Ray DeMonia, 73, was born and raised in Cullman, Alabama, but died on September 1, some 200 miles away, in an intensive care unit in Meridian, Mississippi.
Last month DeMonia, who spent 40 years in the antiques and auction business, suffered a heart emergency. But it was because of the full hospitals because of the coronavirus – and not his heart – that he was forced to spend his last days so far from home, according to his family.
“Due to COVID 19, CRMC emergency staff contacted 43 hospitals in 3 states looking for a cardiac intensive care bed and eventually found one in Meridian, MS,” the latest read paragraph from Ray’s obituary, referring to Cullman Regional Medical Center.
“In honor of Ray, please get the vaccine if you haven’t, in an effort to free up resources for non-COVID-related emergencies,” the obituary reads. “He wouldn’t want another family to go through what his did.”
The challenge for Ray’s family to find appropriate care for their loved one comes amid the latest wave of COVID-19 cases that has again strained many intensive care units, as the highly transmissible delta variant of the coronavirus is spreading. Although some people infected after vaccination require hospitalization, a study released last week by the Centers for Disease Control and Prevention indicates that unvaccinated people were much more likely to be infected, be hospitalized and die from COVID. -19.
“Looking at the cases over the past two months, when the delta variant was the predominant variant circulating in this country, those who weren’t vaccinated were about four and a half times more likely to contract COVID-19, more than 10 times. more likely to be hospitalized, and 11 times more likely to die from the disease, ”CDC director Dr. Rochelle Walensky said in a White House briefing last week.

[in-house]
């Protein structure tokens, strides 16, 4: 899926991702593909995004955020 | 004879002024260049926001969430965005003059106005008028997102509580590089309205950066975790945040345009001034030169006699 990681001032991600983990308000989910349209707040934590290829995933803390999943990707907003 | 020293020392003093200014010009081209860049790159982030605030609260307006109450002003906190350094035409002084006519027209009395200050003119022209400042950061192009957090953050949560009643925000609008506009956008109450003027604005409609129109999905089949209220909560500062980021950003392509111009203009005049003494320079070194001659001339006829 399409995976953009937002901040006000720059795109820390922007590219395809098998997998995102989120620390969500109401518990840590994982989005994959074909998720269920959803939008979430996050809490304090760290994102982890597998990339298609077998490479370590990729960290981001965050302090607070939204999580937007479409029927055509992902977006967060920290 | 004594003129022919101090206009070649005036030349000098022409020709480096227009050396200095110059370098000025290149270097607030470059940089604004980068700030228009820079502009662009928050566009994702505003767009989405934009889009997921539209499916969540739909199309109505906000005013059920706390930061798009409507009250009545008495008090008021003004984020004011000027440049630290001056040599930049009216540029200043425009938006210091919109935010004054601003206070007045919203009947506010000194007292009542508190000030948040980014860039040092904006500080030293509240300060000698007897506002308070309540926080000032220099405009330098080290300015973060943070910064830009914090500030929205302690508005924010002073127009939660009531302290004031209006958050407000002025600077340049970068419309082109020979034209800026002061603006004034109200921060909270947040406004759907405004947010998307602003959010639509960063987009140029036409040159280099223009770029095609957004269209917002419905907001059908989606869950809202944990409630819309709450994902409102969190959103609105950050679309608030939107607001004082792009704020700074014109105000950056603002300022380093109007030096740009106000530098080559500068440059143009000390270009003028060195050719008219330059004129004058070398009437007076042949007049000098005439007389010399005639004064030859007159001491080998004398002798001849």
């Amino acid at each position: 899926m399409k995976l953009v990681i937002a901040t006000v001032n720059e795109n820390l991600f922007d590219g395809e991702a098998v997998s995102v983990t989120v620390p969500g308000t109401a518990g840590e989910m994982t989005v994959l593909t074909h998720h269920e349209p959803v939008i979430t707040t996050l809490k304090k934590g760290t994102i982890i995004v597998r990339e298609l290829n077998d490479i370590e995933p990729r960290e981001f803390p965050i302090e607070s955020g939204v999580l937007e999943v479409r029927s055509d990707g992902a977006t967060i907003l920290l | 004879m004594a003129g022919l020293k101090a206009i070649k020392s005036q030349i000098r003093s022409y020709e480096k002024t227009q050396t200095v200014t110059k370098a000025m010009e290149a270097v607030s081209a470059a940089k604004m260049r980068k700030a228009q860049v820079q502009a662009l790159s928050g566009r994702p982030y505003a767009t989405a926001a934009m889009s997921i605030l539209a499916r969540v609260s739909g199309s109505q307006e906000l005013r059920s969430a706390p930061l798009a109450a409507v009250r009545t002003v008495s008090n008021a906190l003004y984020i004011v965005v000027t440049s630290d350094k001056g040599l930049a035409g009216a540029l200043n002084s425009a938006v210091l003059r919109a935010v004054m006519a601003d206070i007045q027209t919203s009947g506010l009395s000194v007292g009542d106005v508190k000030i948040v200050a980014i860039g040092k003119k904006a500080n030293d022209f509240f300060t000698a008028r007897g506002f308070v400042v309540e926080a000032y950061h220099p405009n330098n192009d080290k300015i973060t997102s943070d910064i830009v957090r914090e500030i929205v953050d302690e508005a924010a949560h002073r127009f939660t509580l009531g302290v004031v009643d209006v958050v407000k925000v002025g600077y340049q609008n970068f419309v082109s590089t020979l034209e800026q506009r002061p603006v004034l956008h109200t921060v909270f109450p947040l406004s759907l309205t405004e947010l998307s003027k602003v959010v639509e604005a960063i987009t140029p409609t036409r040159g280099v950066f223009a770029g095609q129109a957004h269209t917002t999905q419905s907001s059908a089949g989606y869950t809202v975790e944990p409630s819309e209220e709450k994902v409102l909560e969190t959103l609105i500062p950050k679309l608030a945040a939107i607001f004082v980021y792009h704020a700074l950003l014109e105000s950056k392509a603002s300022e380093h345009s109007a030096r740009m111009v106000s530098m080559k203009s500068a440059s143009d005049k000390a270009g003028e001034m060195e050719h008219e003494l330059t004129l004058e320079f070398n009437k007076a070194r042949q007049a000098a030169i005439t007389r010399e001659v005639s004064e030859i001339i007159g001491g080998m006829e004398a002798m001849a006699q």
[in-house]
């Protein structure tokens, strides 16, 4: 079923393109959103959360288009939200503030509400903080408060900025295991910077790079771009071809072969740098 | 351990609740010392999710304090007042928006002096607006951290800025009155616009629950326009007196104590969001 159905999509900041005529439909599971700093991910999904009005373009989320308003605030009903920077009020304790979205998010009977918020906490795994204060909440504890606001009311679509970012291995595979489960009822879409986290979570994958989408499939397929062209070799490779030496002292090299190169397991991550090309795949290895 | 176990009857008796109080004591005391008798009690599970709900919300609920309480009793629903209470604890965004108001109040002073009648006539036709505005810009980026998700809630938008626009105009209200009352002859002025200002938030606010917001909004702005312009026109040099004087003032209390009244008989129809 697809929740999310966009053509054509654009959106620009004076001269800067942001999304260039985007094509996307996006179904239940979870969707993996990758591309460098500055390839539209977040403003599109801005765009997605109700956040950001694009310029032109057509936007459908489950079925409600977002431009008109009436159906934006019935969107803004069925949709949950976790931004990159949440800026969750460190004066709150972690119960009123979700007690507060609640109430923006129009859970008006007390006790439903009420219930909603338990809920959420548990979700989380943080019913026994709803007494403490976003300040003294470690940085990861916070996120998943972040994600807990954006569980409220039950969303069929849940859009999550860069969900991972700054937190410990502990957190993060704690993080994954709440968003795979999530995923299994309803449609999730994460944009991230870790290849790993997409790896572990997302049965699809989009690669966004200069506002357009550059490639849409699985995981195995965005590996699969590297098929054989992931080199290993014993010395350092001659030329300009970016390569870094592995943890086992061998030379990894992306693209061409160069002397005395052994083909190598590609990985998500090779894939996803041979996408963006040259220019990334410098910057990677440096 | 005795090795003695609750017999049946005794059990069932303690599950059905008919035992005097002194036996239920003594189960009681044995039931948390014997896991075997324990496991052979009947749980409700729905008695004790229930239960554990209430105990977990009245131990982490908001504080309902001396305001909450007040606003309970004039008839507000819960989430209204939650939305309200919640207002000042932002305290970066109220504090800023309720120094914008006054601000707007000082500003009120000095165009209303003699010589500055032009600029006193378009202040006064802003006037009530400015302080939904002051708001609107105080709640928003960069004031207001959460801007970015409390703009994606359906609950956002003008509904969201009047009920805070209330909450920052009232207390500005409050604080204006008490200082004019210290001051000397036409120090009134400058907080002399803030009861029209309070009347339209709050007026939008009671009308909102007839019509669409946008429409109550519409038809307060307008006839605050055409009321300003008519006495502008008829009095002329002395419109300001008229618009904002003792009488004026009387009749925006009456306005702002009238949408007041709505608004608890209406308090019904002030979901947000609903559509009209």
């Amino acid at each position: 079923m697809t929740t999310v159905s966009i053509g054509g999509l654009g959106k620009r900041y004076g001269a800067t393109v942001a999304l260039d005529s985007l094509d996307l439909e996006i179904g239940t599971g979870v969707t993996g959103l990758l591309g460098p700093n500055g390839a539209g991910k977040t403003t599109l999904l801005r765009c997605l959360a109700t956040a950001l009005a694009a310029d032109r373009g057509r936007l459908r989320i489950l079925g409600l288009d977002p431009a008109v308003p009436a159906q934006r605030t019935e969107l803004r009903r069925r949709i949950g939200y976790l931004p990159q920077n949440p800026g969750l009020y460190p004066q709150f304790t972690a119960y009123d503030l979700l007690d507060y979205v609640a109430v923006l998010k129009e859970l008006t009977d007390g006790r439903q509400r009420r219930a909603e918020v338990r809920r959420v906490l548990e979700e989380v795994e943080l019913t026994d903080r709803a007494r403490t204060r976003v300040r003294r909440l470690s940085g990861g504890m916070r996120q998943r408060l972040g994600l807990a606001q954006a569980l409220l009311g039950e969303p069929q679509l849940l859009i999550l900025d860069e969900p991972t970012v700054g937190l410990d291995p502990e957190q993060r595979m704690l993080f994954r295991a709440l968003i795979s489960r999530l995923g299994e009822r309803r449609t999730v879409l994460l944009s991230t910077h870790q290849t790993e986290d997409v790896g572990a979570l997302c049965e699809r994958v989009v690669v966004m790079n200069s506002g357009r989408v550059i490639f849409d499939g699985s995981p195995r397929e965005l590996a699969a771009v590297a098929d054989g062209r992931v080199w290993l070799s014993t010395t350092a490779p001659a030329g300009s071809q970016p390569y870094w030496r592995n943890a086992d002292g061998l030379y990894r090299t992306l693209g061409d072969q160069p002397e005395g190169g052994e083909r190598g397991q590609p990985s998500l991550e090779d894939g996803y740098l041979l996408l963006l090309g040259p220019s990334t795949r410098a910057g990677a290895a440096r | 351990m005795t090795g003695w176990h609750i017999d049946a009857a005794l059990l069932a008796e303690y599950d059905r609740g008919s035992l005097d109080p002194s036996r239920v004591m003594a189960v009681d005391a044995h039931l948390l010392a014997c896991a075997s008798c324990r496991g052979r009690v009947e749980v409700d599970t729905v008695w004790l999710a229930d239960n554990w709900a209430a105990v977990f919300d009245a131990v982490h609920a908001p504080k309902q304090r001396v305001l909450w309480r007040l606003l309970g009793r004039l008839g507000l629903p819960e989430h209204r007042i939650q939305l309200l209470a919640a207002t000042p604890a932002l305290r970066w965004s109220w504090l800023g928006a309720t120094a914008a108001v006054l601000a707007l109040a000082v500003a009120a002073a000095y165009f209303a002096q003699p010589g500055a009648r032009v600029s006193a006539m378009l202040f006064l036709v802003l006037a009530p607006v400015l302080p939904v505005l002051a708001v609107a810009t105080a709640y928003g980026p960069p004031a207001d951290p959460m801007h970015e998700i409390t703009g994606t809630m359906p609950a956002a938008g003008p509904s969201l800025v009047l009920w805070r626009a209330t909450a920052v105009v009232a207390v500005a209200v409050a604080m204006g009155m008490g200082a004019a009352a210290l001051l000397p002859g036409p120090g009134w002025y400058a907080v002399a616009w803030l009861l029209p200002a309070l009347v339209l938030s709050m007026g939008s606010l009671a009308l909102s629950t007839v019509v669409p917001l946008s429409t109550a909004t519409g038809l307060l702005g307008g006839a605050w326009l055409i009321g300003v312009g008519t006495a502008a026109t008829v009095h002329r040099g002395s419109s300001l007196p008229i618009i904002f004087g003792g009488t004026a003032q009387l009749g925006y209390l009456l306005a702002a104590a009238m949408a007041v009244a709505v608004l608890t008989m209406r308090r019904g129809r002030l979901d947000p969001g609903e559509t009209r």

Critical care capacity in Alabama has been maximized in recent weeks, and about half of intensive care beds are occupied by COVID patients, according to Johns Hopkins University.
Speaking last week, Dr Scott Harris, chief of the Alabama public health department, said the state continues to experience “a real crisis” with the capacity of intensive care beds.
“We’ve had a little plateau over the last week. I’m very grateful for that,” he said, adding that “the numbers aren’t great. But at least the numbers haven’t continued to grow. to augment.”
Ray’s daughter Raven DeMonia said The Washington Post that it was “shocking” when the hospital told the family that there were no intensive care beds near Cullman, a town of about 16,000 people about 50 miles north of Birmingham .
“It was like ‘What do you mean?’” After hearing that her father would be flown to Mississippi, she told the To post. “I never thought this would happen to us.”
NPR tried unsuccessfully to reach the DeMonia family.
A spokesperson for Cullman Regional Medical Center, who declined to give details of DeMonia’s case citing confidentiality concerns, confirmed to NPR that DeMonia had been transferred from CRMC, but said the reason was that ‘he needed a “higher level of specialist care not available” in the hospital. .